Coheed and Cambria

Necrosexual – Grim 1 Review

Necrosexual – Grim 1 Review

“Apparently being ‘necro’ is a big thing right now. Necrophobic and Necropanther have new albums out this month, and the redundantly-titled Necrodeath are releasing a new record in March. With all that death piling up, where do Necrosexual squeeze themselves in? On the greasy avenue of primitive blackened thrash, of course.” Love life, not the dead.

Astronoid – Air [Things You Might Have Missed 2016]

Astronoid – Air [Things You Might Have Missed 2016]

“Fearless. That’s the word I keep coming back to when trying to describe this Boston quintet’s debut. Sure, there may be better ways to describe the music – carefree, blissful, soaring – but nothing captures the spirit of Air quite like “fearless.”” Fear is the mind killer.

Periphery – Juggernaut Review

Periphery – Juggernaut Review

“Believe it or not, we tend to research the bands we review here, even if it’s occasionally more tempting just to mash our palms against the keyboard for five hundred words, assign an arbitrary score, then knock off down to the pub. This week has, therefore, seen me listening to an unhealthy amount of the genre that discerning metalheads love to hate: djent (the ‘d’ is silent).” Djent is a challenging genre, but then again, a double album of material can make any genre challenging. We like challenges.

Leprous – Bilateral Review

Leprous – Bilateral Review

Progressive music is a vast category filled with all sorts of various constellations of bands from Dream Theater to Symphony X to Rush to Opeth to Death to Pink Floyd to Pain of Salvation to Coheed & Cambria (arguably) and so forth. It can be very difficult to keep all that shit in order and, frankly, to find good progressive bands because it’s such a huge category. Despite the fact that progressive music should be the biggest, best and most original music in the world it suffers from some serious problems. The first is a tendency towards living in the past (för svenskar: bakÃ¥tsträvande) and the second is unoriginality, oddly enough. So finding a progressive band that is excellent, modern and original is still a hard thing to do. But you’ll never guess who has some angry (but good) news.

Thomas Giles – Pulse Review

Thomas Giles – Pulse Review

Oh man, the Internetz are abuzz with love for this record already. Apparently everyone and their dog who runs a review website got this album 3 months ago and has been subsequently shitting themselves over the awesome!!!! that is Thomas Giles’ Pulse. A bit of background information as to why that might be. Yeah, because this is the vocalist from Between the Buried and Me. Yup. That’s it. I want to state with all certainty that if this were an independent record put out by a dude actually named Thomas Giles who wasn’t in a band that was well-respected even though being associated with a scene that everyone hates, this record would not be listened to by metal guys or reviewed on a metal website. Because this record is not metal. It contains minor bits o’ metal, but it for the large part a progressive-indie-electronica record. So be forewarned.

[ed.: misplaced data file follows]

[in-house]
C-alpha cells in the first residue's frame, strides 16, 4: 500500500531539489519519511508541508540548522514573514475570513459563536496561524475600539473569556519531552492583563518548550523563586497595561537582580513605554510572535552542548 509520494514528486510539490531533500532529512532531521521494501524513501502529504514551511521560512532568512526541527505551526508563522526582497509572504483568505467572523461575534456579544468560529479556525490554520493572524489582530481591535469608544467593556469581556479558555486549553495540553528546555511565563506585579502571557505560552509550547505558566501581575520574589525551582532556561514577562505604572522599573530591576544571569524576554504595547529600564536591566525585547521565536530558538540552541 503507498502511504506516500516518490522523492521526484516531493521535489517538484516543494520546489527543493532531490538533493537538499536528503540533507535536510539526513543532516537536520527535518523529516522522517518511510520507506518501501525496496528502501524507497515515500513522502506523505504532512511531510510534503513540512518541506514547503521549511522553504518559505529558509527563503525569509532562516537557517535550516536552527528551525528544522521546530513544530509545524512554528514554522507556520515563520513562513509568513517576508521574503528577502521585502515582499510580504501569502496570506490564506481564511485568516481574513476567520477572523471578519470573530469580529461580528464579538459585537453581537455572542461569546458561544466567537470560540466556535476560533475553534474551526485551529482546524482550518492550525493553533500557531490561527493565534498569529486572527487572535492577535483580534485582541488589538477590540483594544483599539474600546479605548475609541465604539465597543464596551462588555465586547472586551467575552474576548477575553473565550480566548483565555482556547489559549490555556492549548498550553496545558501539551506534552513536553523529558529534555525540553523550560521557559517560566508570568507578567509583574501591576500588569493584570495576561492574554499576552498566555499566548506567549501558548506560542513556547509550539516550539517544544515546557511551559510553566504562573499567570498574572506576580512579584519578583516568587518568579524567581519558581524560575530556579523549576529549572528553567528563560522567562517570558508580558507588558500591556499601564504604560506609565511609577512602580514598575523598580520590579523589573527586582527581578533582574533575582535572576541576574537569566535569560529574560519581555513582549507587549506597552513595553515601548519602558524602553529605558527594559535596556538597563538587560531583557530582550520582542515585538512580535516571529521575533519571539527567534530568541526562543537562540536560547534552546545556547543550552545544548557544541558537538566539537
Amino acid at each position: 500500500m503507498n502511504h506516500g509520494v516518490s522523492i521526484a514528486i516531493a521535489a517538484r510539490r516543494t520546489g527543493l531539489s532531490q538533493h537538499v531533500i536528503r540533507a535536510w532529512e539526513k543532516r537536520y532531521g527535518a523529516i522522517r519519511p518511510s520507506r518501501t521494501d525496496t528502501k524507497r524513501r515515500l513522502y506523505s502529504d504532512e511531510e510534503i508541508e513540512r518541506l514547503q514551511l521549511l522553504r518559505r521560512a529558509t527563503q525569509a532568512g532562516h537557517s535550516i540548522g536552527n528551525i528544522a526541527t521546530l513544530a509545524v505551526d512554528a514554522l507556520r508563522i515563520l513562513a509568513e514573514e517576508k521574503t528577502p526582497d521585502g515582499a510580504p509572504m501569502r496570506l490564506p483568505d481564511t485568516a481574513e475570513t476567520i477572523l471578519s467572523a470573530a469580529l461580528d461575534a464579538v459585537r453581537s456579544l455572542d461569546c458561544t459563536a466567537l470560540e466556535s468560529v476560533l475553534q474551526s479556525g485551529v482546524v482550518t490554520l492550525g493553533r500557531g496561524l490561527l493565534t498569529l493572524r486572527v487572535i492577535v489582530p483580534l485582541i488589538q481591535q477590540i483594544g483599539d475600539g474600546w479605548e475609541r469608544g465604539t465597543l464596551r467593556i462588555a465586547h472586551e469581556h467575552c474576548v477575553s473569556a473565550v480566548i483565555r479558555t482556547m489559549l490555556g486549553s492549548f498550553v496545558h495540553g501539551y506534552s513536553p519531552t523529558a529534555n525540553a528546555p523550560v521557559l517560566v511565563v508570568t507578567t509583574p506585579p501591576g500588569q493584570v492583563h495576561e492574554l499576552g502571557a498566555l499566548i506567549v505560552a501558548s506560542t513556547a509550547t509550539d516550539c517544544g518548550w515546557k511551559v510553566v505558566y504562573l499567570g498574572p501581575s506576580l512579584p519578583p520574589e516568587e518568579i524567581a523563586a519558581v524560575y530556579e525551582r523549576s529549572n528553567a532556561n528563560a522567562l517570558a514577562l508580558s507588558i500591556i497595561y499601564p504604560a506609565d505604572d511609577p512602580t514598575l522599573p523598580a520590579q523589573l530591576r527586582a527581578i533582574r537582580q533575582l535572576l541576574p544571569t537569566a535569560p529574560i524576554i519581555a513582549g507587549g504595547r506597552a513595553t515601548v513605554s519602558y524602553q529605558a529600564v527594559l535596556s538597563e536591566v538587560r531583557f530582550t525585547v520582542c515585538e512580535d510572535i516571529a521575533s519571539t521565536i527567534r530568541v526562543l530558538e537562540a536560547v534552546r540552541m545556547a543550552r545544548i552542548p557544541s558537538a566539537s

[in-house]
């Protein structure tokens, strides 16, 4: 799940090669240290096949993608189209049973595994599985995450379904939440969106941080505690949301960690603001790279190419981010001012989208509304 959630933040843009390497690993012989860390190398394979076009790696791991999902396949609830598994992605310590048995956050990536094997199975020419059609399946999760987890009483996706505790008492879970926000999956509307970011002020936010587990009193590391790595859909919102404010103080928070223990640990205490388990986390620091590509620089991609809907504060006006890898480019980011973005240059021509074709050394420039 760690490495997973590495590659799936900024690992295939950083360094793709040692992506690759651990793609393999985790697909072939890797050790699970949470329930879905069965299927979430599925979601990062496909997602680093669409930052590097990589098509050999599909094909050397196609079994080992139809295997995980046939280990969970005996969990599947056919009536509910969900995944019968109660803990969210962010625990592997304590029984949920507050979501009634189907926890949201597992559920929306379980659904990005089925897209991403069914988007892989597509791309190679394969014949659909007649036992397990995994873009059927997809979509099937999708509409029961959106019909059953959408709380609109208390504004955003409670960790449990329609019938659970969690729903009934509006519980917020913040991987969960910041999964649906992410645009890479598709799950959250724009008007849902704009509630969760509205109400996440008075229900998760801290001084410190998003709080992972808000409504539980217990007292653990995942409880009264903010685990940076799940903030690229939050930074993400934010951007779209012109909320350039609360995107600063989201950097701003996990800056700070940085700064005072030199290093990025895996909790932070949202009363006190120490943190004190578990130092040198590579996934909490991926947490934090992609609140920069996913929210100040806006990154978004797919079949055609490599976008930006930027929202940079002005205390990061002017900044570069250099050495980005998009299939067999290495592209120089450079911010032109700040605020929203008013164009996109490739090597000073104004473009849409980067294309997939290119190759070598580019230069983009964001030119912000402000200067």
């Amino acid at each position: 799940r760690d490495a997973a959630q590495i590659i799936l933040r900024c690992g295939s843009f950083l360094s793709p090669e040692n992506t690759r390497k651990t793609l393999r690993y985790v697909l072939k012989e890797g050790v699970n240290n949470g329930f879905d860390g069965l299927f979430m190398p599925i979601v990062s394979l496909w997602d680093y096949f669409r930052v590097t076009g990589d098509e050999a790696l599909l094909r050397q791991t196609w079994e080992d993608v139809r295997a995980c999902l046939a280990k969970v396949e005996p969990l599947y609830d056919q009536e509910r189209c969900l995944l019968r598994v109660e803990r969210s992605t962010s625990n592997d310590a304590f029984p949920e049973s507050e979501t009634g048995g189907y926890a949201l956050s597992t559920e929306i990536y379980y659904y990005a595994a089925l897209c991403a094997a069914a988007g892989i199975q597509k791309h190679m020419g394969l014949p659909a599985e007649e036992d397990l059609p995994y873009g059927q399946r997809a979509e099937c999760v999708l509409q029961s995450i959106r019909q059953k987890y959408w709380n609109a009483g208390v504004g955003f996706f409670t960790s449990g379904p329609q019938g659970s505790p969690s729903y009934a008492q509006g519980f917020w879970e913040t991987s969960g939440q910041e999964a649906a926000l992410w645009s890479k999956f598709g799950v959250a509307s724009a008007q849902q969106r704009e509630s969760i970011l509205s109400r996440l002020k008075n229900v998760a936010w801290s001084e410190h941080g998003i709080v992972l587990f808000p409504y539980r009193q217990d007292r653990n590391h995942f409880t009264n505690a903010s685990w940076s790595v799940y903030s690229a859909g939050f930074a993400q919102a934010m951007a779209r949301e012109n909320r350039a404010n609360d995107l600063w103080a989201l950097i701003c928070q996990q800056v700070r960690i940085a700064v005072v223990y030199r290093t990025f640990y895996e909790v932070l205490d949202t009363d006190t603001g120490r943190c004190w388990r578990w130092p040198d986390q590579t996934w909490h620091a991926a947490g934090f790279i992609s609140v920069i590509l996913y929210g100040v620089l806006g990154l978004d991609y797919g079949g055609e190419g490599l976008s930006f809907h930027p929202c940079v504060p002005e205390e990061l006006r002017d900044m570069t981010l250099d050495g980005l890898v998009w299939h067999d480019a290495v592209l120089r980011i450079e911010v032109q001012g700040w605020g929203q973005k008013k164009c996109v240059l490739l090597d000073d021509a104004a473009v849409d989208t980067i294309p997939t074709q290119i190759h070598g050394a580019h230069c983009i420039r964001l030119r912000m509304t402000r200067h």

The Dillinger Escape Plan – Option Paralysis Review

The Dillinger Escape Plan – Option Paralysis Review

The Dillinger Escape Plan’s fourth record, Option Paralysis, has been one of the most anticipated records of this year so far. And for good reason, people are really taken by this band and their unique style. DEP has released some seriously wacky, sporadic records in the past that are both crazy and challenging and yet so very enticing and addictive, even teaming up with Mike Patton (and others) on an EP called Irony Is a Dead Scene. They’re a very hard band to stick into a genre, bordering on technical metal and hardcore as well as pulling in influences from industrial, jazz, acoustic rock and well, you name it, they can do it. That makes them feel very fresh, but can they maintain that freshness on Option Paralysis.

Three – Revisions Review

Three – Revisions Review

Progressive rock and metal have been looking for a new band to update the genre with something new and original for a long time. While the progressive metal sub-genre has expanded outward, it seems like progressive rock has been left to whiny emo kids and their pretentious and totally incomprehensible space odysseys. Though in recent times bands like The Dear Hunter have started to appear, they tend to be far more eclectic, and rock oriented than I think many fans of progressive guitar rock are really looking for. So when Three burst onto the scene a few years back and was, really, the first band to do something new and interesting with progressive rock since the mid-90s, they began getting some well-deserved attention.